Kings of Leon returns to its native Oklahoma as one of rock’s last arena acts

click to enlarge Kings of Leon plays at Chesapeake Energy Arena with Dawes on Oct.4. | Photo RCA / provided
Kings of Leon plays at Chesapeake Energy Arena with Dawes on Oct.4. | Photo RCA / provided

This is the year rock music was officially passed by hip-hop and R&B as the most listened to genre in the United States, and guitar sales have plummeted over the last decade.

It’s been exactly ten years since Oklahoma-bred and Nashville-founded Kings of Leon had the breakthrough into the mainstream with the album Because of the Times.

During the last decade, electric guitar sales have dropped from 1.5 million sold annually to just over one million, according to The Washington Post. Nielsen’s midyear report found that hip-hop and R&B account for just over 25 percent of the country’s listening habits compared to 23 percent for rock.

Music’s new era

As Kings of Leon (KOL) return to its Oklahoma roots with a performance at Oklahoma City’s Chesapeake Energy Arena Oct. 4, it’s one of the last American rock bands from the post-Strokes era that can still pack an arena. Imagine Dragons and Twenty One Pilots consistently play arenas, but their sound skews to pop while others like Zac Brown Band are decidedly more country.

KOL comes to OKC on the second leg of its tour promoting last year’s WALLS album, which became the band’s first album to top the Billboard charts. But even in its success, it shows how much the industry has changed since the band signed with RCA Records in 2002.

WALLS sold 77,000 album-equivalent units its opening week to top the Billboard 200 but dropped to No. 20 the next week. Overall, WALLS reached gold certification (100,000 units) in the United Kingdom.

By contrast, its 2004 album Aha Shake Heartbreak peaked at 55 on the U.S. charts but still went platinum in three countries. Of course, the decline in album sales and proliferation of streaming and YouTube has affected every artist.

It’s one of the reasons “geezer rock” concerts like Indio, California’s “Desert Trip,” AKA “Oldchella” with the likes of Bob Dylan, The Rolling Stones and Neil Young or this summer’s dueling Classic West and Classic East concerts with Fleetwood Mac and the Eagles have become so popular. Most of the money for artists can be made from concerts and merchandise instead of album sales.

Even with their local connection, Kings of Leon join the likes of Bruce Springsteen, Paul McCartney, Blink-182 and the upcoming appearance of Lady Gaga to perform at Chesapeake Energy Arena.

“[Kings of Leon] are probably one of the last groups we’ll watch go from scrappy garage-rock origins to scoring mainstream radio hits and headlining arenas and festivals with the old-school battle-stance of two guitars, a bass and a drumkit,” Ryan Leas wrote for Pitchfork in his review of WALLS.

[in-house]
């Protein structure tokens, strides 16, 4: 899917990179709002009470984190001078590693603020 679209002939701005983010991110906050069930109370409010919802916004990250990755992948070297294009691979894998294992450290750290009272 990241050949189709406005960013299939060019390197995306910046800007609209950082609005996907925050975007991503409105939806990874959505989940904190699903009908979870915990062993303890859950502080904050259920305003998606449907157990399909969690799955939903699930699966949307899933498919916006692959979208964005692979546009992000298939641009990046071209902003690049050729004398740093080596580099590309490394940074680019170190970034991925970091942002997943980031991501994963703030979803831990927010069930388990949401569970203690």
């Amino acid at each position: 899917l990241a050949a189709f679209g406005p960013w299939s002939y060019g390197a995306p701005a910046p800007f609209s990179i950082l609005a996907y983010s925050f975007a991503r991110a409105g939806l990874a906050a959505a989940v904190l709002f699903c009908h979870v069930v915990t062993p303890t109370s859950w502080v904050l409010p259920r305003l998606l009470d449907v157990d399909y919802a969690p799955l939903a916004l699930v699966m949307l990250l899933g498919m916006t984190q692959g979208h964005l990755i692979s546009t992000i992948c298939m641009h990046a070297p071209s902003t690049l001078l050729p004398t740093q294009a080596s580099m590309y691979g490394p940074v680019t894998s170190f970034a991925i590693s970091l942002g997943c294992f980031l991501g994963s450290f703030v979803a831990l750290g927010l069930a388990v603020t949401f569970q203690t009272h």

Oklahoma roots

Kings of Leon, comprised of brothers Caleb (lead vocals), Jared (bass) and Nathan Followill (drums) and cousin Matthew (lead guitar), return to the Oklahoma homestead located in Talihina every summer for a family reunion, unless their globetrotting schedule doesn’t allow it.

The 2011 documentary Talihina Sky: The Story of Kings of Leon, which premiered at New York’s Tribeca Film Festival and OKC’s deadCENTER Film Festival, depicts their time with family: playing horseshoe tournaments and fishing for crawdads in a river while also exploring their nontraditional upbringing under their preacher father Ivan.

The Followill boys spent much of their youth traveling through Oklahoma and into the mid and Deep South as their father went from revival to revival that lasted from Wednesday through Sunday as a United Pentecostal pastor, homeschooled by their mother Beth-Ann for a period of time.

“Being poor isn’t fun; it’s embarrassing, something you strive to get out of,” Caleb Followill said in Talihina Sky. “We were living in the worst of the worst ghetto in Oklahoma City. We literally had two pairs of pants for me and Nathan. I would wear one, and he would wear the other. Mom would wash them and [we’d switch].”

Nathan and Caleb got their start singing in church and originally moved to Nashville as a country duo. It was younger brother Jared who introduced his brothers to The Pixies and The Strokes, and they pursued a Southern garage rock sound under the guidance of producer Angelo Petraglia.

“Nathan and Caleb would pick up the hymnal and choose a song. By the time they were done, everyone would be crying. They had angel voices,” Ivan Followill said in Talihina Sky.

As KOL ventures forward in the shifting music landscape as one of America’s last arena rock bands, Oklahoma will remain part of the band’s identity. Nathan Followill plays every show with a miniature University of Oklahoma Sooners helmet affixed to his drum kit. Almost every photo of him on his Twitter feed includes a “horn down” hand gesture, antagonizing OU’s rival the University of Texas.

Jared Followill wrote on Twitter that hearing the OU band play Boomer Sooner in Ohio Stadium following the Sooners’ Sept. 8 win at Ohio State was “angelic.”


Kings of Leon with Dawes

7 p.m. Oct. 4

Chesapeake Energy Arena

100 W. Reno Ave. | 800-745-3000


Print headline: Talihina-bred; Kings of Leon returns to its native Oklahoma as one of rock’s last arena acts. 

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